Karachi’s second bus system, the Red Line, needs two depots or garages where its 200 buses can be parked and maintained. The spots where depots were planned are being used by the Rangers but TransKarachi and the other authorities have been successfully working on solutions.
The Rangers were reluctant to move elsewhere given that they need to be close to their zones of responsibility for sensitive installations, so the Sindh government has had to find alternative land. Much of this problem was exacerbated by the lack of a long term strategic Karachi land-use plan, which would have factored in the needs of various institutions and government wings.
Karachi’s transport department originally had two bus depots, one at Malir Halt (Model Colony) and the other at Mosamiyat.
In the Model Colony area, there are two bus depots:
- The first one is the Model Colony Bus Depot specifically for the Red Line BRT buses. Trans Karachi manages its operations.
- The second depot is called Mehran Bus Depot, and it has been assigned for the buses of People Bus Services (PBS), which are red buses as well (but not the Red Line).
When planning started for the Red Line in 2018-19, the Malir Halt (Model Colony) and the Mosamiyat depots were proposed for its buses. But there was a hitch.
“Both of them are being used by the Rangers,” explained Pir Sajjad Jan Sarhandi, the general manager for Planning and Infrastructure at Trans Karachi, which is making the Red Line.
The Rangers have maintained their headquarters at the Malir Halt bus depot since 1992, when the operation against the MQM took place. (At that time, the government had to give the Rangers whatever space was available.)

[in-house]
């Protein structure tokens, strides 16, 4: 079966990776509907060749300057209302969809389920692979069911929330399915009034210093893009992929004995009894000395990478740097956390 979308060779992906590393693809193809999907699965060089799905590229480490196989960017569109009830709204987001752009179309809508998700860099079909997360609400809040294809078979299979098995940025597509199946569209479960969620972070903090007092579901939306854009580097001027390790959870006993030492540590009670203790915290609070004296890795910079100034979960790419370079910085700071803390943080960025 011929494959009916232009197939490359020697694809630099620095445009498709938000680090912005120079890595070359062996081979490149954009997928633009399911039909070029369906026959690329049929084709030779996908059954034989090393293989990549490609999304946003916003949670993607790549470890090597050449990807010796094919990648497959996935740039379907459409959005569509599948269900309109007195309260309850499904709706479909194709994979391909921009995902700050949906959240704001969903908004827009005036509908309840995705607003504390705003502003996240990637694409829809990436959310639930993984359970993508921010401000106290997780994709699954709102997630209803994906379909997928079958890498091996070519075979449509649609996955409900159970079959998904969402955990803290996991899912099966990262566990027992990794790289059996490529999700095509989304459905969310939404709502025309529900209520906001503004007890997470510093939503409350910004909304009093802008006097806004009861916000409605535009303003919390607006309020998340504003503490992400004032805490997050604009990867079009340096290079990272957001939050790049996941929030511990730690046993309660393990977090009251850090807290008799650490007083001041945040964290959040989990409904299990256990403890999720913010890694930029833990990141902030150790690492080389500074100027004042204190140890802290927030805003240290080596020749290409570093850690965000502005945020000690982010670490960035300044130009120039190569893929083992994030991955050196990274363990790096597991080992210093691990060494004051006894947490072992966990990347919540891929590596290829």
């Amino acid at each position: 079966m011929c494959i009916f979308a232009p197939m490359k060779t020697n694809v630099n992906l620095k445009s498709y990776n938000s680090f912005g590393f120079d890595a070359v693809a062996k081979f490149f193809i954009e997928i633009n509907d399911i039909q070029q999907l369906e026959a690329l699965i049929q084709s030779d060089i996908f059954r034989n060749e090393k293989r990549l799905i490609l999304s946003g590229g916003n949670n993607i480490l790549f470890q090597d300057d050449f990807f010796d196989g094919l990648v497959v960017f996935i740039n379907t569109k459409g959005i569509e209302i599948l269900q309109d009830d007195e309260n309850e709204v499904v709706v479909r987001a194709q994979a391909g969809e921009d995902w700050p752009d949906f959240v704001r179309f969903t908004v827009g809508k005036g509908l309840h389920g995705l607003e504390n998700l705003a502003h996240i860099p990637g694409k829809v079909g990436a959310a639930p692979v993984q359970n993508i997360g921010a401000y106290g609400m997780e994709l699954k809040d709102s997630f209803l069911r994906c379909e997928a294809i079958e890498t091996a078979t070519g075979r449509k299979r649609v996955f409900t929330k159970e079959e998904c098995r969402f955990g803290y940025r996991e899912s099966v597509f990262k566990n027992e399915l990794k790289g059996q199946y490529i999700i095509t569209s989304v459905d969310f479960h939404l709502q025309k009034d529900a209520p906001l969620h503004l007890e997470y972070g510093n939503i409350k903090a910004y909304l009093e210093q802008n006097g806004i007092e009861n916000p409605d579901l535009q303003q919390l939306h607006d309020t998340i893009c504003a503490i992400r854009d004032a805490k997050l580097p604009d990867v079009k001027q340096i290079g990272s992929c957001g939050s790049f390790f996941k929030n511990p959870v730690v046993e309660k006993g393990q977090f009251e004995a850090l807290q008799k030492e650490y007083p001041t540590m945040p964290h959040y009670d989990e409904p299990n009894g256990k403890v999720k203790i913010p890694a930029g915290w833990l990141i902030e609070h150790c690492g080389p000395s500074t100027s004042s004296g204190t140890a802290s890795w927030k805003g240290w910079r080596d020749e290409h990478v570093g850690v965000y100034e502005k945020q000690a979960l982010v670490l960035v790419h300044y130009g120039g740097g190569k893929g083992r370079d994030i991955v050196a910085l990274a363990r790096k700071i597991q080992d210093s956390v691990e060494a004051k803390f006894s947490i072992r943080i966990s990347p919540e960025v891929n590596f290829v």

“When the Rangers were asked to vacate the depots, they told us that the Malir Halt depot was responsible for emergency response in case of security concerns at Karachi airport,” he explained. The depot is also used for the security of Ojha Hospital, Suparco, and to maintain Shahrah-e-Faisal’s security.
(Aaj News reached out to the Rangers PRO and this story will be updated once their comments are received.)
“The Rangers requested an alternative location that would not affect their response time if Trans Karachi wants to relocate them.”
There were, however, two interlinked problems.
Problem 1: Access to the Malir Halt depot It was not easy for 200 buses to enter from the point on Shahrah-e-Faisal at Malir Halt Bridge. Entry was hindered by bridges and a service road.
One solution could have been to use PTCL land next to the depot as an entrance but that did not work out.
The government asked the Civil Aviation Authority for access because it owned a double road behind this depot. The CAA agreed. Now, the Red Line buses will use this road to reach their depot.
Problem 2: The alternate land that the Rangers had wanted for giving up the Malir Halt bus depot was behind the runway of Karachi’s airport opposite the checkpoint at Tank Chowk.
But the CAA said that this land had been theirs since 1908. They showed lease documents from the British era, which means KMC cannot own it. Additionally, the expansion of Karachi’s third runway was planned here.